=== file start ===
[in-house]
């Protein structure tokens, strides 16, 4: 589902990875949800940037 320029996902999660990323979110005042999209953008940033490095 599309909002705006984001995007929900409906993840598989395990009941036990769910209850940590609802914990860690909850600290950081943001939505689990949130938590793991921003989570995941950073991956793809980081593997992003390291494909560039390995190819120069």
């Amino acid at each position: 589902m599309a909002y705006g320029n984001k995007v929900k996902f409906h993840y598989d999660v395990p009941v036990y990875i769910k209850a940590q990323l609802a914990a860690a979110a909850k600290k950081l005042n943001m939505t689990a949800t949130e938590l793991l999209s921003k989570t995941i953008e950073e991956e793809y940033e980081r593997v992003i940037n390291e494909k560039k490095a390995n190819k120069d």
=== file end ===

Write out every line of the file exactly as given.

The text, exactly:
[in-house]
């Protein structure tokens, strides 16, 4: 589902990875949800940037 320029996902999660990323979110005042999209953008940033490095 599309909002705006984001995007929900409906993840598989395990009941036990769910209850940590609802914990860690909850600290950081943001939505689990949130938590793991921003989570995941950073991956793809980081593997992003390291494909560039390995190819120069």
């Amino acid at each position: 589902m599309a909002y705006g320029n984001k995007v929900k996902f409906h993840y598989d999660v395990p009941v036990y990875i769910k209850a940590q990323l609802a914990a860690a979110a909850k600290k950081l005042n943001m939505t689990a949800t949130e938590l793991l999209s921003k989570t995941i953008e950073e991956e793809y940033e980081r593997v992003i940037n390291e494909k560039k490095a390995n190819k120069d």